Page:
Archive for June, 2012
I just saw the most heart wrenching documentary on the AIDS epidemic in San Francisco from the beginnings through to today, told by people who survived the times. It was so well put together and told the story of the discovery of the virus and the unknown entity it was through to discovering how it spread and what could be done about it.
I have always known a lot about it as I have had a partner who had HIV and was involved within the community during the tail end of the epidemic. Although it still continues today, it does not seem to be in the mainstream media as it once was. When I was growing up I remember seeing the AIDS ads on tv, with the grim reaper and needles on beds. There was a lot of fear back in the 80’s when this was all coming to a head and no one really know how it was happening. There were many theories and not a lot of evidence. Gay men were targeted in homophobic rallies and the community was under fire from governments and religious groups. We may seem like we have progressed from there to a state of more acceptance and in many ways we have. Things are certainly not as bad as they use to be but there is certainly a long way to go.
Looking at these men and women talk about their experiences during these times made me feel a sense of pride for my community. To come together and support one another as they did, despite the persecution that was occurring at the time, took courage and guts. To fight to get help and to stay alive, while so many of your friends and loved ones dropped like flies around you would have been like ripping your heart out a thousand time over. I have only lost one friend to AIDS, and although I am no longer with the partner who is HIV+, he is thankfully still alive.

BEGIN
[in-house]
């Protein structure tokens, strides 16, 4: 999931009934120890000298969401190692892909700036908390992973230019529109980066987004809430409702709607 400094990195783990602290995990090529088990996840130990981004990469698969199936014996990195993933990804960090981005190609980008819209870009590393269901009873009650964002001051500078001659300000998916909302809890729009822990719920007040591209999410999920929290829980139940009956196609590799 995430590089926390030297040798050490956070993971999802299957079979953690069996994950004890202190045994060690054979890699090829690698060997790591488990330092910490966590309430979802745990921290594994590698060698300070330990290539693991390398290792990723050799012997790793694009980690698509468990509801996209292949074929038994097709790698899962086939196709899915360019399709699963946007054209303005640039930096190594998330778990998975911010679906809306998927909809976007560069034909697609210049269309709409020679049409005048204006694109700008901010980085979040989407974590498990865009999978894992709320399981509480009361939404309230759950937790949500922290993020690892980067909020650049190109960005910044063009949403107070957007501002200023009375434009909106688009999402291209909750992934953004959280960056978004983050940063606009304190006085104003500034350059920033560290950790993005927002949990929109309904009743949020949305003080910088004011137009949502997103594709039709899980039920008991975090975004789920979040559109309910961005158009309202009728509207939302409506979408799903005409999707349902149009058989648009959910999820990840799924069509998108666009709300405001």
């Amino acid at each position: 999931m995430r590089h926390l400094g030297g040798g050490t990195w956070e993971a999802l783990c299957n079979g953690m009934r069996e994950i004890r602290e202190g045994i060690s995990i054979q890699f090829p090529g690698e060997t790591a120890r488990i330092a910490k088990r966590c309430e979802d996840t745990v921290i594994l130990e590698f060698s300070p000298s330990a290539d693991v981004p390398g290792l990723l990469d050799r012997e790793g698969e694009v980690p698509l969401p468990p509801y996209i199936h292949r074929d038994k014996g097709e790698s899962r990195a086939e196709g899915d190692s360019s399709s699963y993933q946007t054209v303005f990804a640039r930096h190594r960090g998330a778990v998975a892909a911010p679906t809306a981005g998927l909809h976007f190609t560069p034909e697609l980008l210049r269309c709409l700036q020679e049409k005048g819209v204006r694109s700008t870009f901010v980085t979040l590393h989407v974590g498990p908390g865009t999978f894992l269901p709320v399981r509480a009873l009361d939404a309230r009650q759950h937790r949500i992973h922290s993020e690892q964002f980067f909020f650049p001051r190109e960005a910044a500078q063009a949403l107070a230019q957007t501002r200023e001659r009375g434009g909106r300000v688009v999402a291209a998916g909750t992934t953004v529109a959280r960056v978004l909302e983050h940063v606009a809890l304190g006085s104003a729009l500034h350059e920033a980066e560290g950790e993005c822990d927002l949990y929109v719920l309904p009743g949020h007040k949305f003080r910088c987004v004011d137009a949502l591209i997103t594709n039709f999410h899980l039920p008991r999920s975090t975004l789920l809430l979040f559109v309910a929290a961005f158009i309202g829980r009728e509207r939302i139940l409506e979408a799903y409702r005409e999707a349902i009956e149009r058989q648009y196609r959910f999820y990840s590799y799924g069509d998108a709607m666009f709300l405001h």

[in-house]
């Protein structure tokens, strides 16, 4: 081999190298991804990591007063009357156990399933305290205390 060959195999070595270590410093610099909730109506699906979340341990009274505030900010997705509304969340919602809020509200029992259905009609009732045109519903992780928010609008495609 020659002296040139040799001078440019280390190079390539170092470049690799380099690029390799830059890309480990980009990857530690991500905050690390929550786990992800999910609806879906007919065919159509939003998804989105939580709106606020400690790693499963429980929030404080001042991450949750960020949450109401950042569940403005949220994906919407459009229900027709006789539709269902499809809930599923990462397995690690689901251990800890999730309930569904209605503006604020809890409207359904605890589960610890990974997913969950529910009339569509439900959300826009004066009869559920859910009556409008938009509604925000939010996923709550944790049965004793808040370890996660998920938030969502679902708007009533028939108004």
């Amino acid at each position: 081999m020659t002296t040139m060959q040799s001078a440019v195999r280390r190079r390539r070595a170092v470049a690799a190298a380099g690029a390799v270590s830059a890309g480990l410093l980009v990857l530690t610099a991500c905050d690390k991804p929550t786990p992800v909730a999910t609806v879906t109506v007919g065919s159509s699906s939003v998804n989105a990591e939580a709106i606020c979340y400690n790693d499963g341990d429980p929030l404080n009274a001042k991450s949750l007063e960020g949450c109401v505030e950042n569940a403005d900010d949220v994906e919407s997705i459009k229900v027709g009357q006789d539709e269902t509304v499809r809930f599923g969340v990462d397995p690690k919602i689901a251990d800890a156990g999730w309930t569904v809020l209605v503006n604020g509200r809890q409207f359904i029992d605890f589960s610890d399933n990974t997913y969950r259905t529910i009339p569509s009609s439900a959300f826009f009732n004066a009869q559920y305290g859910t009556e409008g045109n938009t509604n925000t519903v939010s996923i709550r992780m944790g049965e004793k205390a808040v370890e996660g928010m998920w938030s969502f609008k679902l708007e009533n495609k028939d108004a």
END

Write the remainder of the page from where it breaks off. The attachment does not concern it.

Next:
A few years ago, Alex and I went to Thailand and paid tribute to the men who had died in the war at a war memorial. We walked around that memorial with his mother and read the plaques. They were so young and fought to save our lives. An overwhelming feeling of sorrow lead to me having to spend a moment away from everyone else. Remembering my friends who have been effected by HIV and AIDS brought back these same sentiments and I agree with those interviewed that this has been a war. Thousands of men have died to save the lives of others. They donated their bodies to science in the hope that they would be able to save others and I for one salute their bravery.
We Were Here was the documentary and it was on ABC2. If you get the chance, you should see it. You should show it to friends and family and you should share it with everyone so that there is more understanding of how a community has been affected by such a ravaging epidemic. It puts a human face to any homophobic thought and comment that may have been thought and will change your perception. Amazing.